"Really Weird Tales" is a 1986 hosted television anthology horror/comedy movie, with Joe Flaherty as host. "Really Weird Tales" was a combined Canada and USA production.

"Really Weird Tales" has an offbeat collection of three bizarre stories that are definitely really weird tales. All of the tales are told by Joe Flaherty.

1) "All's Well That Ends Strange": a third rate lounge performer thinks he has made the big time through his friendship with a girly magazine publisher. Then he discovers what is really behind those buxom bodies and sexy smiles.
2) "Cursed With Charisma": this tale concerns the failing town of Fitchville. A mysterious stranger stirs things up with no money down real estate boom, but in his wake come two aliens with plans of their own for the place.
3) "I'll Die Loving": Theresa Sharpe is a woman with a serious problem. Everyone she love explodes. She finally finds a cure for her problem. But how many of her romances went up in smoke?


From Wikipedia:

Joseph O'Flaherty was born on 21 June 1941 in Pittsburgh, Pennsylvania, USA and passed away on 1 April 2024 in Toronto, Ontario, Canada. Flaherty was the eldest of seven children. His father was a production clerk at Westinghouse Electric and of Irish heritage and his mother was of Italian descent. Flaherty was an American actor, writer, and comedian. He is best known for his work on the Canadian sketch comedy "SCTV" from 1976 to 1984 (on which he also served as a writer), his role as Harold Weir on "Freaks and Geeks" (1999), and as the heckler in "Happy Gilmore" (1996).

Flaherty served in the United States Air Force for four years, before becoming involved in dramatic theatre.

Flaherty moved to Chicago, where he started his comedy career in 1969 with the Second City Theater as Joe O'Flaherty and would work with future stars such as John Belushi and Harold Ramis. He dropped the "O" in his birth name as there was another Joseph O'Flaherty registered with Actors Equity. Along with several other Second City performers, he began appearing on the National Lampoon Radio Hour from 1973 to 1974. After seven years in Chicago, he moved to Toronto to help establish the Toronto Second City theatre troupe. During those years, he was one of the original writer/performers on "SCTV", where he spent eight years on the show, playing such characters as Big Jim McBob (of "Farm Film Report" fame), Count Floyd/Floyd Robertson, and station owner/manager Guy Caballero, who goes around in a wheelchair only for respect and undeserved sympathy.

"SCTV" ceased production in 1984. The same year, Flaherty played Count Floyd in a short film that was shown at concerts by the rock band Rush before the song "The Weapon", for their tour in support of "Grace Under Pressure"

In 1988, Flaherty reprised his Count Floyd character for live-action segments of the animated series "The Completely Mental Misadventures of Ed Grimley", a character created and voiced by another "SCTV" alum, Martin Short.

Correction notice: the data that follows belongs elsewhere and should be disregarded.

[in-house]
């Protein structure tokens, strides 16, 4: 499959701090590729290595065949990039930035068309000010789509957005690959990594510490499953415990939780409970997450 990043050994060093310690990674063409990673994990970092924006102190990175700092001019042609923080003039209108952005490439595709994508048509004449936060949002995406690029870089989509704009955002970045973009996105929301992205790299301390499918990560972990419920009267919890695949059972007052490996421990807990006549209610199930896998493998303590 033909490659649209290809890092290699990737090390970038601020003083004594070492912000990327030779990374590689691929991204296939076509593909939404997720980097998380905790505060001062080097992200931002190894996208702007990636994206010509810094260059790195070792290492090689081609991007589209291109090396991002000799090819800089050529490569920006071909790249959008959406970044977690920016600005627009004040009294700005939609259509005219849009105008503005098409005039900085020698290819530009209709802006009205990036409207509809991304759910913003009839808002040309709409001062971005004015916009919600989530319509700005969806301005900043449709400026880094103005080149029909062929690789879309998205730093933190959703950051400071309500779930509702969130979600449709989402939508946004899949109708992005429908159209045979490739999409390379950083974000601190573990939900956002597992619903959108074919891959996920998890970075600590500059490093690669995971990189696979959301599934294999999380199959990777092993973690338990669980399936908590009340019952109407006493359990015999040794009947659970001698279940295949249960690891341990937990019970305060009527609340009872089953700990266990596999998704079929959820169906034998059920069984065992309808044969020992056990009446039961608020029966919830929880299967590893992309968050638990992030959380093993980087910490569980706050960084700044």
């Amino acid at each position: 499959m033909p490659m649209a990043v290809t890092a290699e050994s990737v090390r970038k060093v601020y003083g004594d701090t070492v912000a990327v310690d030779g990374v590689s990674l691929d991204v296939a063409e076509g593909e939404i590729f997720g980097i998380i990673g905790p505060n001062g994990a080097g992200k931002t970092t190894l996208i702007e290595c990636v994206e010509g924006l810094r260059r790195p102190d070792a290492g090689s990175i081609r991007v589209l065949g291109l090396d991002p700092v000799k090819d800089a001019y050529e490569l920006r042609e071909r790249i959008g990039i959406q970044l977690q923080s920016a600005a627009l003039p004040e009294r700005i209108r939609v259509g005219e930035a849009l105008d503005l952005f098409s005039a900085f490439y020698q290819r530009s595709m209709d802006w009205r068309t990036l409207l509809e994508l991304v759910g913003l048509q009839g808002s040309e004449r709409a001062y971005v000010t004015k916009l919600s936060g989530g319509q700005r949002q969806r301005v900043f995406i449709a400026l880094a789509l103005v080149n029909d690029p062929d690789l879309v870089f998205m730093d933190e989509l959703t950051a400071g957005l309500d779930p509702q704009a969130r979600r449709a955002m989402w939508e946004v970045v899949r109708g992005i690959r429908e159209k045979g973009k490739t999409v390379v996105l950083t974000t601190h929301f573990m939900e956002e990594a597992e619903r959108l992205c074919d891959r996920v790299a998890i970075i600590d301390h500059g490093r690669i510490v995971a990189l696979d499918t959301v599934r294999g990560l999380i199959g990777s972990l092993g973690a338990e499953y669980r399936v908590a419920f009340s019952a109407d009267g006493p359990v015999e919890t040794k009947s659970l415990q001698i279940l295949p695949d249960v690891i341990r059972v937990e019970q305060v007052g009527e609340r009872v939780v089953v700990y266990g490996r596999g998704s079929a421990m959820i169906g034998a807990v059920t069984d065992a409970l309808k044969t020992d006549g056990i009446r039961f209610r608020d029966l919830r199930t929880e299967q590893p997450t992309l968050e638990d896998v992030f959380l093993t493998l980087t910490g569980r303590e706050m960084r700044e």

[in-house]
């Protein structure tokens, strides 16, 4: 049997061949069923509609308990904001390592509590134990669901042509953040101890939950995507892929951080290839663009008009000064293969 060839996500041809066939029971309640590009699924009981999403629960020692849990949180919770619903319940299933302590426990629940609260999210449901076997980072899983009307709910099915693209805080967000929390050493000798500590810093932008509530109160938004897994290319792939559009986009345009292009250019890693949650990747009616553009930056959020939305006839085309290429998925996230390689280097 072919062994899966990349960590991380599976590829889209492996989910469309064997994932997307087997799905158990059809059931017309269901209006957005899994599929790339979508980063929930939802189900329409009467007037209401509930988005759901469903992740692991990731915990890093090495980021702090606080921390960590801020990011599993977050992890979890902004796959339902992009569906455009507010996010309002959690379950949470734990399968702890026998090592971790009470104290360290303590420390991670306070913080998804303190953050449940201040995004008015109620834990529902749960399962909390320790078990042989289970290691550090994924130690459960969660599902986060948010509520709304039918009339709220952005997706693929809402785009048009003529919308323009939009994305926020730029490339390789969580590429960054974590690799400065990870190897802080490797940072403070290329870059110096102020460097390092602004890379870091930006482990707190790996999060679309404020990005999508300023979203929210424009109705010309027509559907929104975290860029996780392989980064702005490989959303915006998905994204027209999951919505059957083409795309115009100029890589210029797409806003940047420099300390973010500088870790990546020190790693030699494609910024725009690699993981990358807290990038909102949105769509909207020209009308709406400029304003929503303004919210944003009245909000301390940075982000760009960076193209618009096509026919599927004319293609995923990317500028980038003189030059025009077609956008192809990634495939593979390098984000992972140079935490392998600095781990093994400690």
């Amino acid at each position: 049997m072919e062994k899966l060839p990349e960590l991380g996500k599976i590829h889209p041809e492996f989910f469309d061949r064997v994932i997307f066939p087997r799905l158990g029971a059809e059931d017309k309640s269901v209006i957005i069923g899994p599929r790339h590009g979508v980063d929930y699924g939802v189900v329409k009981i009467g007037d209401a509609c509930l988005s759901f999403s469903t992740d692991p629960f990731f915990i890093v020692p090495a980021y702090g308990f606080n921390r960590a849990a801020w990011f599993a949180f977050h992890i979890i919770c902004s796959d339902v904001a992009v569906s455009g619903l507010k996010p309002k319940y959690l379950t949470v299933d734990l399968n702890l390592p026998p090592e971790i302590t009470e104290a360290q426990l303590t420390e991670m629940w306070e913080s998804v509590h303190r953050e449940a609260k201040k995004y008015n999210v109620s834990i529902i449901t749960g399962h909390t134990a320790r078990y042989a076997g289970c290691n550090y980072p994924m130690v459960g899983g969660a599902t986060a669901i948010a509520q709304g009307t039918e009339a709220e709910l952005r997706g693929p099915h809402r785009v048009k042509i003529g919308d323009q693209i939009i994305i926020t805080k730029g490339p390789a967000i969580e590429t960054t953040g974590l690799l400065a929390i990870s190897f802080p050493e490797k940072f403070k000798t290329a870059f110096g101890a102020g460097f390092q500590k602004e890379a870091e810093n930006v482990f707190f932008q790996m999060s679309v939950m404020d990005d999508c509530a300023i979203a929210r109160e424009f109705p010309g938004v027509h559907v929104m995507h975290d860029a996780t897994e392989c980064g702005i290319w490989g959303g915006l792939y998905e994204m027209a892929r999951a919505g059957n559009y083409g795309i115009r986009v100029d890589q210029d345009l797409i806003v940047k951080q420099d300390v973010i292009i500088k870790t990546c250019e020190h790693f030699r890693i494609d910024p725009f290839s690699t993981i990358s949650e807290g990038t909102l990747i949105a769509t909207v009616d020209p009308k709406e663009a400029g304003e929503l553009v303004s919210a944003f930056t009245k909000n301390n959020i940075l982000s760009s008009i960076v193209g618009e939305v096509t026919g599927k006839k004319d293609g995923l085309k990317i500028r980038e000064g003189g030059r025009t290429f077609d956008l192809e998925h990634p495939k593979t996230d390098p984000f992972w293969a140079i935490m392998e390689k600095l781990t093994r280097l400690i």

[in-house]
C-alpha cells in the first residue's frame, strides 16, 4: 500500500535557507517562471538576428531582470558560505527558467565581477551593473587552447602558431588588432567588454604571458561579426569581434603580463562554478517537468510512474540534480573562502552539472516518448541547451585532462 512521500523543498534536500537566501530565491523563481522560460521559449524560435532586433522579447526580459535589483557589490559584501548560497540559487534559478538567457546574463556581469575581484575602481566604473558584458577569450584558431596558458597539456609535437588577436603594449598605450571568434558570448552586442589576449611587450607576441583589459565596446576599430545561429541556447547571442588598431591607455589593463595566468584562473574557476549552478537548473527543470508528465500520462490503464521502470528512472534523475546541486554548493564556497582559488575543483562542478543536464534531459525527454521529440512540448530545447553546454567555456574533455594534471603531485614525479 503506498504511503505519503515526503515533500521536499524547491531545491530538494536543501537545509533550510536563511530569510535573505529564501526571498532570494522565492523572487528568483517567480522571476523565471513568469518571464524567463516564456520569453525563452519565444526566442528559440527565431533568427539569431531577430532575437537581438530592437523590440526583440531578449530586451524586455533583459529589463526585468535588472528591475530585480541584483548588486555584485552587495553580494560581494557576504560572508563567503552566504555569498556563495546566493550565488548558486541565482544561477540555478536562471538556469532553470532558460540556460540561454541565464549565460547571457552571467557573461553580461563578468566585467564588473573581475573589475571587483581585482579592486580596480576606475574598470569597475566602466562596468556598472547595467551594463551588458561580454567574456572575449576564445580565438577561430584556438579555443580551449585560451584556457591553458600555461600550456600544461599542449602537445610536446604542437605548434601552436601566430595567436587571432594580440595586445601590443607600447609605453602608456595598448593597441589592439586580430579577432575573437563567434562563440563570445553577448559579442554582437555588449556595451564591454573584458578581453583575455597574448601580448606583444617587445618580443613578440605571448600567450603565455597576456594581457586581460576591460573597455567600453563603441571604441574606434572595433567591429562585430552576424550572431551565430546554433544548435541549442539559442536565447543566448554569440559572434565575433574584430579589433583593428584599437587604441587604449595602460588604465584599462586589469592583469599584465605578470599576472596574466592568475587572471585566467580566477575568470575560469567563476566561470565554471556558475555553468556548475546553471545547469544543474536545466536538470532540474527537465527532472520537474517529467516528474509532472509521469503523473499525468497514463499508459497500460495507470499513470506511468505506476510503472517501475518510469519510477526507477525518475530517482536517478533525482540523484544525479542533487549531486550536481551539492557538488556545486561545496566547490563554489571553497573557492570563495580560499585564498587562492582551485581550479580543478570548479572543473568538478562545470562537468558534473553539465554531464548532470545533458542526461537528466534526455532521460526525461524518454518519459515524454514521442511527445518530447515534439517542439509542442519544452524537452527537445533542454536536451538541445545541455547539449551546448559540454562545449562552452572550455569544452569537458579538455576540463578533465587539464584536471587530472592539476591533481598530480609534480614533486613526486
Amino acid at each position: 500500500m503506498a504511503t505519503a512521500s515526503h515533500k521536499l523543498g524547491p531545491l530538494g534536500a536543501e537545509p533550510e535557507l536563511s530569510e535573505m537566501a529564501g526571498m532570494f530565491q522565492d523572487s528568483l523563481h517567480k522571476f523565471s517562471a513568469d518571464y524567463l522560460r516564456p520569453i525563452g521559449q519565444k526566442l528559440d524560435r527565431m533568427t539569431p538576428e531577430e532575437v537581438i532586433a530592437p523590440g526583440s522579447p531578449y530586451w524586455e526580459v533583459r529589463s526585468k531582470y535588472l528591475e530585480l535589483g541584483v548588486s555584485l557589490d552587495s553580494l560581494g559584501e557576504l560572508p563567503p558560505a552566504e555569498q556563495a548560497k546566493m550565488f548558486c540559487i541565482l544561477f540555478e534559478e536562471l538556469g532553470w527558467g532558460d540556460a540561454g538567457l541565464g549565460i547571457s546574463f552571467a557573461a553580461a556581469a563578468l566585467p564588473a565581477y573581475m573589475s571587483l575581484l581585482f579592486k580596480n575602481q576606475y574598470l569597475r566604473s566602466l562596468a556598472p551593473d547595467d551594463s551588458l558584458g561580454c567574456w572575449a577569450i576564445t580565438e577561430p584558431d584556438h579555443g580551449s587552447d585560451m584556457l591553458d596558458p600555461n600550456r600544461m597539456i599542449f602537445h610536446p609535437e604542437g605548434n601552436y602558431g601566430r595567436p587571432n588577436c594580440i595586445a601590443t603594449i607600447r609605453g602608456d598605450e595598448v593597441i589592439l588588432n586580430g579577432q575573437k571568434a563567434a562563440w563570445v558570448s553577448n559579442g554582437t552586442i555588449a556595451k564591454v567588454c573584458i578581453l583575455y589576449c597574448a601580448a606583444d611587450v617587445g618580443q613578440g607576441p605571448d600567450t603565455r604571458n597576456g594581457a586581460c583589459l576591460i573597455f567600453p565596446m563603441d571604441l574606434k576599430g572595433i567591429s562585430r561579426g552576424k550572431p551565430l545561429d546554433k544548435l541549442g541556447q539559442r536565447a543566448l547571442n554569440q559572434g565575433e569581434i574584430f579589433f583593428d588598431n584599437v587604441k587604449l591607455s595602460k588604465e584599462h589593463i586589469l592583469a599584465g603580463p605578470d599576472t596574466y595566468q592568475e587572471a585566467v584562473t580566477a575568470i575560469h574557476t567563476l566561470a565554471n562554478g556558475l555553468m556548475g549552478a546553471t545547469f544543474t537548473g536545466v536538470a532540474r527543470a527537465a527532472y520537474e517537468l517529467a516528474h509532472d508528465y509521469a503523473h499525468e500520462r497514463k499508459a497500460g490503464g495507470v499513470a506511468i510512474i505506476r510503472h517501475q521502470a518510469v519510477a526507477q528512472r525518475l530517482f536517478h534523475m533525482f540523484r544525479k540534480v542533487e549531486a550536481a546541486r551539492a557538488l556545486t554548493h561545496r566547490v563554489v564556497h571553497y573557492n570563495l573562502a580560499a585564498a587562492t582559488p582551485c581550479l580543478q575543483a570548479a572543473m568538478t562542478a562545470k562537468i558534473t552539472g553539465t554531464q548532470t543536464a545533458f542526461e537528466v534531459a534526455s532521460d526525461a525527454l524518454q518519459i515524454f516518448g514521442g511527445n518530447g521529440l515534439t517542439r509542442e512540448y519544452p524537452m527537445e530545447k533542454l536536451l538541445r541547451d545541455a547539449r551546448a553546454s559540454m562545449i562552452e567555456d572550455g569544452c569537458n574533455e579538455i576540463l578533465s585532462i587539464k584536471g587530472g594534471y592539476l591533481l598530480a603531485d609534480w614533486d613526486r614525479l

Flaherty appeared in a number of cult-favorite films, including an appearance as a Western Union postal worker who delivers Doc Brown's 70-year-old letter to Marty McFly in "Back to the Future Part II" (1989), as well as the crazed fan yelling "jackass!" who secretly works for antagonist Shooter McGavin in "Happy Gilmore". In season eight of "Family Guy", Flaherty once again played the Western Union man in "Something, Something, Something, Dark Side".

Flaherty plays a Vatican Messenger in the "Family Guy" season 9 episode "The Big Bang Theory". In 1989, he played a guest role in "Married... with Children" in the season-four episode "Tooth or Consequences", as a dentist who must repair Al Bundy's teeth. From 1990–93, Flaherty starred in The Family Channel series, "Maniac Mansion".

During 1997–1998, Flaherty starred in the television adaptation of "Police Academy" ("Police Academy: The Series") as Cmdt. Stuart Hefilfinger. The series lasted for only one season. In 1999, Flaherty joined the cast of "Freaks and Geeks", an NBC hour long dramedy set in the 1980–1981 academic year, in which he played Harold Weir, the "imperfect perfect" father of two teens. Despite a dedicated cult following, the show only lasted one season.

Flaherty made appearances on the CBS sitcom "The King of Queens" as Father McAndrew, the priest at the Heffernans' church. He starred on the Bite TV original program, "Uncle Joe's Cartoon Playhouse", and served as a judge on the CBC program "The Second City's Next Comedy Legend".

\From 2001 to 2004, he had appeared in various Disney shows and films, including "The Legend of Tarzan" and "Home on the Range".

In 2018, Flaherty participated in a "SCTV" cast reunion at Toronto's Elgin Theatre filmed by Martin Scorsese for a yet to be released Netflix special on "SCTV".

Beginning in 2004, Flaherty was artist-in-residence at Humber College's School of Creative and Performing Arts in Toronto, where he taught a comedy writing course. He previously helped found the school's comedy writing and performance program serving as its artistic director. He was also on the program's advisory committee.

Flaherty was married to Judith Dagley for 22 years until their divorce in 1996. They had two children, Gudrun, who is also an actress and writer, and Gabriel. His brothers, Paul (born 1945) and Dave (1948—2017), were both comedy writers.

The following the opening for the movie:

'"Really Weird Tales" - opening from The Professor's Scary Clips on Vimeo.


Internet Movie Data Base
"Really Weird Tales"

"Joe Flaherty"

Internet Movie Data Base
"Joe Flaherty"

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Last modified: April 2024